Tag Archives: Linux

Learn the macOS Command Line

(See my other macOS and Linux related posts) – While “Unix for the Beginning Mage” is not new (the sources I have found date back to 2005) it is still relevant today.

You may, or may not, know that by using a Mac with macOS, you are using a system based upon the Unix operating system. When Apple acquired NeXT in 1996, it also gained the use of the NeXTSTEP operating system. NeXTSTEP had its roots in an earlier Unix system, BSD. Apple released macOS (then called Mac OS X) in 2001.

Now one of the notable things about macOS is that instead of using the traditional user interface to the operating system, NeXT had infused NeXTSTEP with a number of innovative GUI (Graphical User Interface) features which made the system far more user-friendly. For most user operations, they rarely, if ever, need to open up a Terminal and interact with the system through the command line.

This short book is for anyone who wants to open up a terminal and give commands to their system through just the keyboard. The book is only 100 pages long, so it is not an in-depth look at using the command line. It is enough to get someone started and guide them through the essentials.

You can download the free PDF at Unix for the Beginning Mage. As you might expect from the name, the book takes a bit of a tongue-in-cheek approach to learning some of the basic features of the Unix shell.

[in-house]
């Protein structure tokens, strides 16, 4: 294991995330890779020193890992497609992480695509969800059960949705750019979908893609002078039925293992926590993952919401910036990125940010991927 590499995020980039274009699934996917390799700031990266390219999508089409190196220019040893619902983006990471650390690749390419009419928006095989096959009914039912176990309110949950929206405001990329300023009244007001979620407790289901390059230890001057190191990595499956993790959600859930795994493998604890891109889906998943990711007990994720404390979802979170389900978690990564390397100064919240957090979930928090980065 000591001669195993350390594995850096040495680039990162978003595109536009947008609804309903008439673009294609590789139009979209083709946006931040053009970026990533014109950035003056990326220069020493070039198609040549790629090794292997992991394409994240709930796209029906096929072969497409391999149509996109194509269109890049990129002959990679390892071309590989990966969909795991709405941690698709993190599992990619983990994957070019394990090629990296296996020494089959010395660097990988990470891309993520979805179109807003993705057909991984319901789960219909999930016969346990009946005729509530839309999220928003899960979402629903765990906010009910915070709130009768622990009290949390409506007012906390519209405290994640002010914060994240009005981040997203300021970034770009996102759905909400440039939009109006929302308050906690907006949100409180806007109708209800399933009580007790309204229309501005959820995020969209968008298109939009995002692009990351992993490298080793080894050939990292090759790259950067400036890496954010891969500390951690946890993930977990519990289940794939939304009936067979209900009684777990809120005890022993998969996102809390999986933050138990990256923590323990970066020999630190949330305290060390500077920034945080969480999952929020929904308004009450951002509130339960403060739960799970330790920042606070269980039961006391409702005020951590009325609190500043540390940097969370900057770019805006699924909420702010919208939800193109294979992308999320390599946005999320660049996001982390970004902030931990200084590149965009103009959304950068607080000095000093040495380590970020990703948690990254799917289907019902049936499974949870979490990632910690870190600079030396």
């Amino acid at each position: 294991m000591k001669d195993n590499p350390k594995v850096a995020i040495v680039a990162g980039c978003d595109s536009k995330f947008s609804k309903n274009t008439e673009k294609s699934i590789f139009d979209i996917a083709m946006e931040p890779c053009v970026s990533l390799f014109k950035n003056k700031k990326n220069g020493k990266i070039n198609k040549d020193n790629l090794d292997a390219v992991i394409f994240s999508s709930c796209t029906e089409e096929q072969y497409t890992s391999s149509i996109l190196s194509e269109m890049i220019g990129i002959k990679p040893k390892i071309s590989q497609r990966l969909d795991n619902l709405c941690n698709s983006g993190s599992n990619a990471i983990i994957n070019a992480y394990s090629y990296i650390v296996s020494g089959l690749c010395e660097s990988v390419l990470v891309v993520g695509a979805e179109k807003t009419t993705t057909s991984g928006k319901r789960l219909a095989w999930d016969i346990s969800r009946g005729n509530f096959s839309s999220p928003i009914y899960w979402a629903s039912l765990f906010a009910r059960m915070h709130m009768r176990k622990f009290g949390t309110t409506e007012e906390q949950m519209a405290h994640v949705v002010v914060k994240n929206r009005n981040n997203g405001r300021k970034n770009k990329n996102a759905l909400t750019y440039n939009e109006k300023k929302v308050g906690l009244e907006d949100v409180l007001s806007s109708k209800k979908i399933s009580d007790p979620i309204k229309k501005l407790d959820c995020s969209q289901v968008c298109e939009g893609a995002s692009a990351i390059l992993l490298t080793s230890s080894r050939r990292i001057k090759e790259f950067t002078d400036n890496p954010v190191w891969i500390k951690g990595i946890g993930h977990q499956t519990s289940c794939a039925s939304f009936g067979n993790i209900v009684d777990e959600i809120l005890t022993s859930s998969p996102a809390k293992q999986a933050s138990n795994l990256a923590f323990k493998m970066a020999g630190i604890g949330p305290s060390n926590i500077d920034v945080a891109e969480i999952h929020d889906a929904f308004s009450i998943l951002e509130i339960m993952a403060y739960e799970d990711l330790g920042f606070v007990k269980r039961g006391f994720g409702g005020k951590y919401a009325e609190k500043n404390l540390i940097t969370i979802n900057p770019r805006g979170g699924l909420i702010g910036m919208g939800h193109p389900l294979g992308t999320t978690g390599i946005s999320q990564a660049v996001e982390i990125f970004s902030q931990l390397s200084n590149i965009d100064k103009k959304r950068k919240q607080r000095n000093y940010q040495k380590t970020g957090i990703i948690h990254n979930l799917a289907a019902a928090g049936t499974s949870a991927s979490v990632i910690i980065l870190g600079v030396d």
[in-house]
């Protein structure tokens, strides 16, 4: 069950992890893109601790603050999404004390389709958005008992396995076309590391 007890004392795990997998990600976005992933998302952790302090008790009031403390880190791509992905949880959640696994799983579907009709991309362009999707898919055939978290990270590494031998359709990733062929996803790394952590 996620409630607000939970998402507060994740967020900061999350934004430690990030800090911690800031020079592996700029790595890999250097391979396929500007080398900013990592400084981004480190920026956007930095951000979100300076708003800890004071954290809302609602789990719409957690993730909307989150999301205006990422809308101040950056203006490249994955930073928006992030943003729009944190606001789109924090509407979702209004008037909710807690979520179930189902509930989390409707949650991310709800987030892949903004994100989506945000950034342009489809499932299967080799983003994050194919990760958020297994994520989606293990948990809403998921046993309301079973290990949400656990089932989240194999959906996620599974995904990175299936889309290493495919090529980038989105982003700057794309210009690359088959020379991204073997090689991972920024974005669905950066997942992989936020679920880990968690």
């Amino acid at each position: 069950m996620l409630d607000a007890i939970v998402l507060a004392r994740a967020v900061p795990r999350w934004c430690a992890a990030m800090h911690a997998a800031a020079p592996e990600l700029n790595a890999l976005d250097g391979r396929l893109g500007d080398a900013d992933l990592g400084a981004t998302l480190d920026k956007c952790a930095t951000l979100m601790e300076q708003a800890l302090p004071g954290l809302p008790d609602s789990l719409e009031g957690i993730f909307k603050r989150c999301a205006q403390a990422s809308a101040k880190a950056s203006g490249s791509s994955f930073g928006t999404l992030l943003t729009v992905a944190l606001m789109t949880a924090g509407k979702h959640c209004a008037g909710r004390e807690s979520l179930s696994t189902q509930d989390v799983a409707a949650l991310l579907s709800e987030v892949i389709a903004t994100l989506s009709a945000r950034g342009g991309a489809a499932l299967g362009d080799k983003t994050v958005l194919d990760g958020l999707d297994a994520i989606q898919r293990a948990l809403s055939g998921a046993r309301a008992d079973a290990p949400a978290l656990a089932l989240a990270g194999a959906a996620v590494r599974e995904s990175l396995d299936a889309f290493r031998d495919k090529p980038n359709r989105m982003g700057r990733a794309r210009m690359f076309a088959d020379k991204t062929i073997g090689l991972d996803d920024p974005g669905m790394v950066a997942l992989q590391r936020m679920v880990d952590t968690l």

If you found this of interest you might also be interested in my CLI (Command Line Interface) page.


macOS New App Release – Server Ranger 2.5


Product Announcements – LibertyApp Ltd of Belfast, United Kingdom has released Server Ranger 2.5, an update to their website and server monitoring solution for Mac, Windows, and Linux. The new version includes stability improvements, introduces Raspberry Pi support and, for the first time, offers the Mac version on and off the Mac App Store.

Server Ranger monitors your devices, websites, and servers so you don’t have to, automatically sending you alerts when things go wrong. Create alert policies for websites and servers that have a slow response or go offline. Get emails, SMS messages and other alerts automatically sent to you or your colleagues. Analyze the log files for server error messages.

Server Ranger is already in use around the world, from home offices to IT departments to schools. It has been in the Top 5 and Top 10 App Store charts in several categories and in several countries and won a Xojo Design Award in 2018.

Per-Device Policies:
Choose from Critical, Normal or Less important default policies. Or create a custom policy for each server.

Smart Interface:
Nodes performing properly are in green. Yellow indicates the node is online but slow. Red is for offline. Only interested in 1 device? Switch to Single Server Mode to reduce on-screen clutter.

Emails, SMS text messages (*), notifications, sound alerts and more. Decide if alerts should repeat or not. Only receive alerts after a timeframe of your choice. It’s all entirely customizable. (*) Optional SMS alerts use the Twilio service and costs may vary.